The food was wonderful. We tried apps including a fabulous antipasto with speck, serrano ham and a third tasty meat that I can't remember, plus charred grape tomatoes; and a date, chorizo and cheese bite that was swoon-worthy. The beet salad was beautifully presented, and quite tasty, as was my kale, poached egg and prosciutto.

              For entrees, the duck with polenta and mascarpone was the clear winner. My sister's rabbit fricassee was very good, but my choice - agnollotti filled with chestnut and pumpkin in a chicken liver and balsamic reduction - was way too sweet and rich to work as a main course. It would've been great as an appetizer. So I was glad there were 5 of us, and I could trade away some of my pasta for bites of others' meals.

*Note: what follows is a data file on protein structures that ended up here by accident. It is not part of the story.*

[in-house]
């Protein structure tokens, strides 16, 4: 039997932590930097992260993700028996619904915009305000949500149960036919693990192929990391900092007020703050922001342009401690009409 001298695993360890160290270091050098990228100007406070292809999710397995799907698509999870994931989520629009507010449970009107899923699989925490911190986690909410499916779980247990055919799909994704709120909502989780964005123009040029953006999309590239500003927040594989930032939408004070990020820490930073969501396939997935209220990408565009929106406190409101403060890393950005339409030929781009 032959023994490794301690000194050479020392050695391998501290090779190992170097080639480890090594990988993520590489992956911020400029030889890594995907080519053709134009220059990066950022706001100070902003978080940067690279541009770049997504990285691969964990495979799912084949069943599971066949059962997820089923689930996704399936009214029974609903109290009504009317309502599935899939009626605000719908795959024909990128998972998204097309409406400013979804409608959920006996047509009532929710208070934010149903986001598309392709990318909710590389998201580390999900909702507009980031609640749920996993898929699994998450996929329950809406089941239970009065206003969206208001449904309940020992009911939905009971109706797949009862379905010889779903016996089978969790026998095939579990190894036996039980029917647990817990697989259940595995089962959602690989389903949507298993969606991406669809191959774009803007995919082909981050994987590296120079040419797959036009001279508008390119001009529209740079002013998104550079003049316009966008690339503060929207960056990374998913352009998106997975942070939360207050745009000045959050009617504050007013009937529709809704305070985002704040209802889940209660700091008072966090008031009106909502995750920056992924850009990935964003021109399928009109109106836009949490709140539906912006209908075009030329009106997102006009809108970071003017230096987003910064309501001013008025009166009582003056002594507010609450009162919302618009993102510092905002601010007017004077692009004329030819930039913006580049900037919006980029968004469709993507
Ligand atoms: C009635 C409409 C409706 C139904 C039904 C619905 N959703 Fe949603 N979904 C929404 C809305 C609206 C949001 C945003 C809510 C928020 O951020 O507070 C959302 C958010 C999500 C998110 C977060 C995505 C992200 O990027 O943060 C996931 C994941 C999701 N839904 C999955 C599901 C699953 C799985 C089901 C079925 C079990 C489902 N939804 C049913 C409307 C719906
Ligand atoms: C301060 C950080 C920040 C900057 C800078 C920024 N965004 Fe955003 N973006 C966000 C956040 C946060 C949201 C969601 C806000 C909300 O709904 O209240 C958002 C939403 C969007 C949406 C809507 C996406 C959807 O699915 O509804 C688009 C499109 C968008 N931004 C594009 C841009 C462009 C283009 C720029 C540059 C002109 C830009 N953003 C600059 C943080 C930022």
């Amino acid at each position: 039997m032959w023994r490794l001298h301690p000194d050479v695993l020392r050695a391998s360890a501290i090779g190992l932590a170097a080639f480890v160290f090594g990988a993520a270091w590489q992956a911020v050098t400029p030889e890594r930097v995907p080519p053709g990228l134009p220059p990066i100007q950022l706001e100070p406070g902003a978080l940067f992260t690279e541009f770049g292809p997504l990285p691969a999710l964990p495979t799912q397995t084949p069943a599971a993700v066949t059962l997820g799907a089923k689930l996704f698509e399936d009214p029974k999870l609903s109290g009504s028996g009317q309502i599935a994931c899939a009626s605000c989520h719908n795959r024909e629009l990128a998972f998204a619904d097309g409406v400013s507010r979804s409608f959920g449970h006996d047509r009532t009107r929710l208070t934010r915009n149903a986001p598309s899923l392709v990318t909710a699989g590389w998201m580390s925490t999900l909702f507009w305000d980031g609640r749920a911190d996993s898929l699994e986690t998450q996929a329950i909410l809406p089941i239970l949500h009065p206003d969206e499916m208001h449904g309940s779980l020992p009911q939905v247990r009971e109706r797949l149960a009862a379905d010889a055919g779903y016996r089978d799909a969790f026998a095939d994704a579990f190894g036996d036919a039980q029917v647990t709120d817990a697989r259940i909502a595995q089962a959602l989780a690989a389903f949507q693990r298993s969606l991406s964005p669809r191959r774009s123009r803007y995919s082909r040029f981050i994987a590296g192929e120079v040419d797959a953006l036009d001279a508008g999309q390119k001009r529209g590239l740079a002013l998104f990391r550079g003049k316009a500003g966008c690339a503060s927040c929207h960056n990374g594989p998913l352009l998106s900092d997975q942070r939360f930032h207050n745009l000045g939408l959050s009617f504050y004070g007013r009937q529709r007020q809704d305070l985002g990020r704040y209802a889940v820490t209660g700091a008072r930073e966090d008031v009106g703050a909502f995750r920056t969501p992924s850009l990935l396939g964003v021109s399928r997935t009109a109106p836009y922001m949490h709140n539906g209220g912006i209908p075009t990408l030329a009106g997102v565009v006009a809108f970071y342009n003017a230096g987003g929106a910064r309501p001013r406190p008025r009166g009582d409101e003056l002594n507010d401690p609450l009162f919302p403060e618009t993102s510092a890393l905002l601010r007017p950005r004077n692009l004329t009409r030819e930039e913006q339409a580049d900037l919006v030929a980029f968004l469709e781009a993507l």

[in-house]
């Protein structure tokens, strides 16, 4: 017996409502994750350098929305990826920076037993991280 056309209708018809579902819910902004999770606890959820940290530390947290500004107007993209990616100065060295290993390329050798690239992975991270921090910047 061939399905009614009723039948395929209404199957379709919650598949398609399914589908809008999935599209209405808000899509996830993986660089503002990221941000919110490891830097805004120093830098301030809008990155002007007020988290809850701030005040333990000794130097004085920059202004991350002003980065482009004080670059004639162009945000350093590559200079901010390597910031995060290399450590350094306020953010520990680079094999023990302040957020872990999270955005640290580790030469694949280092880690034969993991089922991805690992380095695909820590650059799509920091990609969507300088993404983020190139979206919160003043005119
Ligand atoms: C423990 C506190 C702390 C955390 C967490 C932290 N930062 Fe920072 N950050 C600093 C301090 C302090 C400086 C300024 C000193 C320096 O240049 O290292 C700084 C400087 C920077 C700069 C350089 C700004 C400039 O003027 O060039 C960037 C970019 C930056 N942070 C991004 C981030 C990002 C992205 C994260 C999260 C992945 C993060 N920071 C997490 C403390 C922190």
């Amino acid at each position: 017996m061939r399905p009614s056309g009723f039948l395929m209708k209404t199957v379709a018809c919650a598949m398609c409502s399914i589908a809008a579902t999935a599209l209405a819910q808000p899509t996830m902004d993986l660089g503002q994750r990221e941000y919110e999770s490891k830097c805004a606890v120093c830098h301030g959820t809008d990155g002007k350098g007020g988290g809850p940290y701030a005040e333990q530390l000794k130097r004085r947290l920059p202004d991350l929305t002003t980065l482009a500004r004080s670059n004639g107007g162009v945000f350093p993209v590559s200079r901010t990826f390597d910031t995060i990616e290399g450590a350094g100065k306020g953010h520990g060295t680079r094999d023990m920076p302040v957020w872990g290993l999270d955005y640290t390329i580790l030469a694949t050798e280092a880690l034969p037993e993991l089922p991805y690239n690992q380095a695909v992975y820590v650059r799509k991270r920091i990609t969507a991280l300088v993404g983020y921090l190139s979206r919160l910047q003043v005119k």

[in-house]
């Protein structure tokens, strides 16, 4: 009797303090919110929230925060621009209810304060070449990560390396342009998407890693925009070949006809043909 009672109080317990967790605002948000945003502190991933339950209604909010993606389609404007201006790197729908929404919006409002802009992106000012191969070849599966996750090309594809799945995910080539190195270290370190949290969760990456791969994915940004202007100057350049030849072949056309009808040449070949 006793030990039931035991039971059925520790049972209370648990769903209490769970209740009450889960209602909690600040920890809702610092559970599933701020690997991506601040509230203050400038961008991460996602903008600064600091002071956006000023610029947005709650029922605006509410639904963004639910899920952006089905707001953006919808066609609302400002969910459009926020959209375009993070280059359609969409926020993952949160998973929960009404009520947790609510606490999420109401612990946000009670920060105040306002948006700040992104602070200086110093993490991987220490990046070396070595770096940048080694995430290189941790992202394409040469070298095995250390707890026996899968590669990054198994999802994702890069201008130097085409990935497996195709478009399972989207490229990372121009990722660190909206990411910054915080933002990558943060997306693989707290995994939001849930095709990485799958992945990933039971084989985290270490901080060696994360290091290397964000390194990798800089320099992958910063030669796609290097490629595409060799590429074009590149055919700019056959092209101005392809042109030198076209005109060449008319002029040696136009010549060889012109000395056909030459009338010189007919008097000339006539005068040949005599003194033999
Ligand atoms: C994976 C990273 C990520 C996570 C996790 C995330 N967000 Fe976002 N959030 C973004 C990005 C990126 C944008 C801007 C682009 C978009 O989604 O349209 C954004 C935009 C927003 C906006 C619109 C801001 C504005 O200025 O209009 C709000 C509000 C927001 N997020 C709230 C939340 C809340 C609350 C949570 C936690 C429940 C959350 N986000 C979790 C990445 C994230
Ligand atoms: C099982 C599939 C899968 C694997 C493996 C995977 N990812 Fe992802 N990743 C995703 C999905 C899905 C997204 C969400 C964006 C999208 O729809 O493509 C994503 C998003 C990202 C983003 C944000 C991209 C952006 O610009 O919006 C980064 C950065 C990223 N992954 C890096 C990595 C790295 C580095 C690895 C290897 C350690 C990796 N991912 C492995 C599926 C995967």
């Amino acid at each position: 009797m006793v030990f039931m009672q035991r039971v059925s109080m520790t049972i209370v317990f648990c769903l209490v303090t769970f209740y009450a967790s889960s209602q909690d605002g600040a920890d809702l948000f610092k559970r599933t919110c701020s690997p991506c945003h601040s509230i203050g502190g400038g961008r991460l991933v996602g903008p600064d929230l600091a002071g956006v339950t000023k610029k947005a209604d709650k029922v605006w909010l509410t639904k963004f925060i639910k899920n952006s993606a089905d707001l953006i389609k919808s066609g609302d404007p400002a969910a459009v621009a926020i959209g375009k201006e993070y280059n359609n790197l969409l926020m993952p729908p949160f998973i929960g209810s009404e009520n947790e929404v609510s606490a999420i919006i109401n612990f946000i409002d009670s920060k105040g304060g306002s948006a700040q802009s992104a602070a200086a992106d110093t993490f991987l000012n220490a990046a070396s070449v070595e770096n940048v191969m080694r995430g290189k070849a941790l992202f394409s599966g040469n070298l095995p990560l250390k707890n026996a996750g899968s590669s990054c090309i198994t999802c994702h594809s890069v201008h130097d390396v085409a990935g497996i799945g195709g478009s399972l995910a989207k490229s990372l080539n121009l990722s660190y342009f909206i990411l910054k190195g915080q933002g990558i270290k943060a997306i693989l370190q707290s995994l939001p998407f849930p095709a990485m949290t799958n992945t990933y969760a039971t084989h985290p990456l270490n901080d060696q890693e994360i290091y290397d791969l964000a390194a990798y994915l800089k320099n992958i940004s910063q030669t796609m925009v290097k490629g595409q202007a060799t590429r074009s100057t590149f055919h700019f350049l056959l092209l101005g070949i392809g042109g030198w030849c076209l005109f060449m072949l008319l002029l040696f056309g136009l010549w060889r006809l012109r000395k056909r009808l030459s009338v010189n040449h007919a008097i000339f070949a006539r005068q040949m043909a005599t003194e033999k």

Desserts were fabulous. I had the fruit-filled beignets... I'm not a connoisseur, but they were heavenly -- light and crispy.

              I've heard Bresca criticized for over-salting the food. I didn't notice that initially, but after a while I realized that I was insanely thirsty. I tend not to mind a good bit of salt, but my husband's not a fan, and he definitely noticed it.

              As for price: for 5, we paid $325, with two bottles of wine, 3 "bites" to share, and an appetizer, entree and dessert each.